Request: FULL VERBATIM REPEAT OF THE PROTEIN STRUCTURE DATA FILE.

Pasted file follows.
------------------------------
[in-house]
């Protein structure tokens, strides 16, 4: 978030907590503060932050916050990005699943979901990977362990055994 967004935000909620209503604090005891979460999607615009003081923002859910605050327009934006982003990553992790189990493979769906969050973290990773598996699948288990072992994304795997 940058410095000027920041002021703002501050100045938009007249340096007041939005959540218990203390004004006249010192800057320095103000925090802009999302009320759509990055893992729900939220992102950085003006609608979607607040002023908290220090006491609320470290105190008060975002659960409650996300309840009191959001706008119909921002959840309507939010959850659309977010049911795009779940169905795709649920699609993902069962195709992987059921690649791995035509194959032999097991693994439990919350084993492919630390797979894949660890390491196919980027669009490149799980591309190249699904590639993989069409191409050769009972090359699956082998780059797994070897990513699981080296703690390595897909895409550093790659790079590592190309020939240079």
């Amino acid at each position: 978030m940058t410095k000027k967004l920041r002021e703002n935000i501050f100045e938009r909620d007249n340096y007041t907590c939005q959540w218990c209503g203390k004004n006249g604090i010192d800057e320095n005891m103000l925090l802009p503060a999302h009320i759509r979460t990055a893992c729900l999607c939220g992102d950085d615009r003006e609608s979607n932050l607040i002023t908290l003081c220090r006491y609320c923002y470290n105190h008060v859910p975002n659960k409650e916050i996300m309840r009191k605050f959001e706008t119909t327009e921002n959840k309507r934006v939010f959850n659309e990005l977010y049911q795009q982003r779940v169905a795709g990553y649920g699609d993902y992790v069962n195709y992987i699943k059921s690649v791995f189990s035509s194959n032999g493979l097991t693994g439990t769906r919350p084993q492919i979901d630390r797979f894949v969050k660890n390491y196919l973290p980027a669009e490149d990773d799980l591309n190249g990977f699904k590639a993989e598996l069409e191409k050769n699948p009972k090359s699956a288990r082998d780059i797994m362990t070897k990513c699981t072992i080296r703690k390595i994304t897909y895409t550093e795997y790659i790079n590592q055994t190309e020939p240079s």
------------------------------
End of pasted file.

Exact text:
[in-house]
């Protein structure tokens, strides 16, 4: 978030907590503060932050916050990005699943979901990977362990055994 967004935000909620209503604090005891979460999607615009003081923002859910605050327009934006982003990553992790189990493979769906969050973290990773598996699948288990072992994304795997 940058410095000027920041002021703002501050100045938009007249340096007041939005959540218990203390004004006249010192800057320095103000925090802009999302009320759509990055893992729900939220992102950085003006609608979607607040002023908290220090006491609320470290105190008060975002659960409650996300309840009191959001706008119909921002959840309507939010959850659309977010049911795009779940169905795709649920699609993902069962195709992987059921690649791995035509194959032999097991693994439990919350084993492919630390797979894949660890390491196919980027669009490149799980591309190249699904590639993989069409191409050769009972090359699956082998780059797994070897990513699981080296703690390595897909895409550093790659790079590592190309020939240079």
């Amino acid at each position: 978030m940058t410095k000027k967004l920041r002021e703002n935000i501050f100045e938009r909620d007249n340096y007041t907590c939005q959540w218990c209503g203390k004004n006249g604090i010192d800057e320095n005891m103000l925090l802009p503060a999302h009320i759509r979460t990055a893992c729900l999607c939220g992102d950085d615009r003006e609608s979607n932050l607040i002023t908290l003081c220090r006491y609320c923002y470290n105190h008060v859910p975002n659960k409650e916050i996300m309840r009191k605050f959001e706008t119909t327009e921002n959840k309507r934006v939010f959850n659309e990005l977010y049911q795009q982003r779940v169905a795709g990553y649920g699609d993902y992790v069962n195709y992987i699943k059921s690649v791995f189990s035509s194959n032999g493979l097991t693994g439990t769906r919350p084993q492919i979901d630390r797979f894949v969050k660890n390491y196919l973290p980027a669009e490149d990773d799980l591309n190249g990977f699904k590639a993989e598996l069409e191409k050769n699948p009972k090359s699956a288990r082998d780059i797994m362990t070897k990513c699981t072992i080296r703690k390595i994304t897909y895409t550093e795997y790659i790079n590592q055994t190309e020939p240079s």